Bright Pattern, a provider of the next generation of cloud contact center and customer experience management solutions has Better CS, a Business Process Outsourcer (BPO) to help retailers mitigate losses from credit card chargebacks.
Credit card chargebacks is the reversal of sales. It happens when the credit card company refuses to pay the charges; those charges are charged back to the merchant, along with any penalties and fees that may have occurred.
In the online retail shopping sphere, the reversal of a credit card purchase – is a fact of life for merchants, and most common in the online retail vertical. When a customer can’t get satisfaction over the phone through a retailer’s contact center due to poor customer service, their next step typically is to turn to their bank and dispute the credit card charge.
Consistent high volumes of chargebacks can result in the cancellation a merchant’s account. It also impact the company’s top line due to being unable to accept the most convenient form of payment; companies scramble to establish a new merchant account to accept credit card payments again. In addition, the fees that banks levy on chargebacks are steep, and can accrue, generating significant losses.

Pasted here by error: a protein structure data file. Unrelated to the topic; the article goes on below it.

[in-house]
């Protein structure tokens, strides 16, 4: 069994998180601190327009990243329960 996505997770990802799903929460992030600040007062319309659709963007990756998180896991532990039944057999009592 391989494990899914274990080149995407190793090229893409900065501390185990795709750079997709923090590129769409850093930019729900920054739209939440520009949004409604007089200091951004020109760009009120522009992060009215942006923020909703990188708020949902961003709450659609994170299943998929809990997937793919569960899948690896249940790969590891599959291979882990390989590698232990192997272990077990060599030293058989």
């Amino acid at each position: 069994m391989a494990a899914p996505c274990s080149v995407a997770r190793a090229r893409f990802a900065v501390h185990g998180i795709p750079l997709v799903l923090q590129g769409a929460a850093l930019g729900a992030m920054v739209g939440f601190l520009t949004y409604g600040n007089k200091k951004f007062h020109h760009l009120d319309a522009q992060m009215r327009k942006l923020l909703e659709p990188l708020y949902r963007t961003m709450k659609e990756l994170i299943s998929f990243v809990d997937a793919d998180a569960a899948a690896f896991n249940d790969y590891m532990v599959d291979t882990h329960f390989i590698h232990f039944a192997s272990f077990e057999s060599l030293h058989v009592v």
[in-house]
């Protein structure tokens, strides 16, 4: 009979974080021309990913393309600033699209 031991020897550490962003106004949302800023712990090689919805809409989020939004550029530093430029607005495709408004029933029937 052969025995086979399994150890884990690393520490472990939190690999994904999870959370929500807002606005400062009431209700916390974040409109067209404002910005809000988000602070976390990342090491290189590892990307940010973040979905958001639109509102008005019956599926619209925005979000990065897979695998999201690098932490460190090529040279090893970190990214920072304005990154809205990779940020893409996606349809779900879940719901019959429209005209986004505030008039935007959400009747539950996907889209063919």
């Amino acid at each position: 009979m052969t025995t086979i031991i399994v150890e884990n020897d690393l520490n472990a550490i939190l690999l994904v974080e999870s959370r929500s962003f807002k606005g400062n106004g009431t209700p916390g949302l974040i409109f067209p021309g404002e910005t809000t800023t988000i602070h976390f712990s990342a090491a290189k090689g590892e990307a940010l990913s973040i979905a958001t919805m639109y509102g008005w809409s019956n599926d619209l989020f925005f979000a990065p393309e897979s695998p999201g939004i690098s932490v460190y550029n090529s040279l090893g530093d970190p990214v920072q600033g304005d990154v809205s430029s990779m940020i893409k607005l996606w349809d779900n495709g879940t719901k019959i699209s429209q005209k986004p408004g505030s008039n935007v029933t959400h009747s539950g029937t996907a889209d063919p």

Reviving the potential of chargebacks marketplace, David Jones, president of Better CS, identified an opportunity. His value-added Business Process Outsourcing (BPO) firm offloads the contact center customer service function from his customers, and, unlike many BPOs that focus on day-in-day-out contact center execution, provides guidance on improving customer service, and other business processes. For the contact center functionality, David chose Service Pattern, a cloud contact center solution from Bright Pattern.
David explained in a statement, “the Bright Pattern solution is very intuitive for administrators and agents alike. It’s a user friendly platform. The software-as-a-service model gives me the flexibility to have agents work at home, and lets me pay as I use the service, rather than making huge upfront investments in telecommunications equipment.”
Edited by Maurice Nagle